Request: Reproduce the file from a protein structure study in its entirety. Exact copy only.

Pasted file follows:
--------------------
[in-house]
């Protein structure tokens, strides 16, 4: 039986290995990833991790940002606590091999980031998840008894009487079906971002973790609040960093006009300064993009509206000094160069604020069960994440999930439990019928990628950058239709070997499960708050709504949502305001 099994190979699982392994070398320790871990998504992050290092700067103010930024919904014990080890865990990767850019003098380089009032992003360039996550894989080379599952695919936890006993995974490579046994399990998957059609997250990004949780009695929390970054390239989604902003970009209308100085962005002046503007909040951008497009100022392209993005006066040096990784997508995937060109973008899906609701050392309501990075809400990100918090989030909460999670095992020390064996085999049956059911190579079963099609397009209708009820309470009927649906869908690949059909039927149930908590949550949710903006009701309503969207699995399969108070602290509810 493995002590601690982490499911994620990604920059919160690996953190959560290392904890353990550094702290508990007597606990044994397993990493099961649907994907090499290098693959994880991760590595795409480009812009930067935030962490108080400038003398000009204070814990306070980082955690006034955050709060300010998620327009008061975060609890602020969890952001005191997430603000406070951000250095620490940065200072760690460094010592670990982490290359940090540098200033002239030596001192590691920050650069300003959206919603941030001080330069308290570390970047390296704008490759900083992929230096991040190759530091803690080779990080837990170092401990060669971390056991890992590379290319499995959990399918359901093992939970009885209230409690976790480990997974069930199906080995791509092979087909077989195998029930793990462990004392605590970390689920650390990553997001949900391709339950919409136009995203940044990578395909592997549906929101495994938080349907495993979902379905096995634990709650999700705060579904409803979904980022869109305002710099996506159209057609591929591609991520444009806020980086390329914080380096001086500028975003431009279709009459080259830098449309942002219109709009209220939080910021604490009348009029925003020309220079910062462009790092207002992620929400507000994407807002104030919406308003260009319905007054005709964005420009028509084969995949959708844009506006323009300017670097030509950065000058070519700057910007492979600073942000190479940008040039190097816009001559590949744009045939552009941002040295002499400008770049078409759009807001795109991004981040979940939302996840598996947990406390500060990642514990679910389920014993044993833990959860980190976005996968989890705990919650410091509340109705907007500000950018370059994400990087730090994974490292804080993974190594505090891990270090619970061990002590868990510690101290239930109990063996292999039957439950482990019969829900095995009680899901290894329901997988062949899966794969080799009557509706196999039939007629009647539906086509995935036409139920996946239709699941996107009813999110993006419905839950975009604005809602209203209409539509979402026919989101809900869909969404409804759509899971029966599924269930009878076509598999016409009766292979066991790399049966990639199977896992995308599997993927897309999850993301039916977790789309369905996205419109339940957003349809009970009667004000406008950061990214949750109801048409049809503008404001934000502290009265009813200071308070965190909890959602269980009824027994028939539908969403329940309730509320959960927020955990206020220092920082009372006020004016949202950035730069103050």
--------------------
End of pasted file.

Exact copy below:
[in-house]
């Protein structure tokens, strides 16, 4: 039986290995990833991790940002606590091999980031998840008894009487079906971002973790609040960093006009300064993009509206000094160069604020069960994440999930439990019928990628950058239709070997499960708050709504949502305001 099994190979699982392994070398320790871990998504992050290092700067103010930024919904014990080890865990990767850019003098380089009032992003360039996550894989080379599952695919936890006993995974490579046994399990998957059609997250990004949780009695929390970054390239989604902003970009209308100085962005002046503007909040951008497009100022392209993005006066040096990784997508995937060109973008899906609701050392309501990075809400990100918090989030909460999670095992020390064996085999049956059911190579079963099609397009209708009820309470009927649906869908690949059909039927149930908590949550949710903006009701309503969207699995399969108070602290509810 493995002590601690982490499911994620990604920059919160690996953190959560290392904890353990550094702290508990007597606990044994397993990493099961649907994907090499290098693959994880991760590595795409480009812009930067935030962490108080400038003398000009204070814990306070980082955690006034955050709060300010998620327009008061975060609890602020969890952001005191997430603000406070951000250095620490940065200072760690460094010592670990982490290359940090540098200033002239030596001192590691920050650069300003959206919603941030001080330069308290570390970047390296704008490759900083992929230096991040190759530091803690080779990080837990170092401990060669971390056991890992590379290319499995959990399918359901093992939970009885209230409690976790480990997974069930199906080995791509092979087909077989195998029930793990462990004392605590970390689920650390990553997001949900391709339950919409136009995203940044990578395909592997549906929101495994938080349907495993979902379905096995634990709650999700705060579904409803979904980022869109305002710099996506159209057609591929591609991520444009806020980086390329914080380096001086500028975003431009279709009459080259830098449309942002219109709009209220939080910021604490009348009029925003020309220079910062462009790092207002992620929400507000994407807002104030919406308003260009319905007054005709964005420009028509084969995949959708844009506006323009300017670097030509950065000058070519700057910007492979600073942000190479940008040039190097816009001559590949744009045939552009941002040295002499400008770049078409759009807001795109991004981040979940939302996840598996947990406390500060990642514990679910389920014993044993833990959860980190976005996968989890705990919650410091509340109705907007500000950018370059994400990087730090994974490292804080993974190594505090891990270090619970061990002590868990510690101290239930109990063996292999039957439950482990019969829900095995009680899901290894329901997988062949899966794969080799009557509706196999039939007629009647539906086509995935036409139920996946239709699941996107009813999110993006419905839950975009604005809602209203209409539509979402026919989101809900869909969404409804759509899971029966599924269930009878076509598999016409009766292979066991790399049966990639199977896992995308599997993927897309999850993301039916977790789309369905996205419109339940957003349809009970009667004000406008950061990214949750109801048409049809503008404001934000502290009265009813200071308070965190909890959602269980009824027994028939539908969403329940309730509320959960927020955990206020220092920082009372006020004016949202950035730069103050």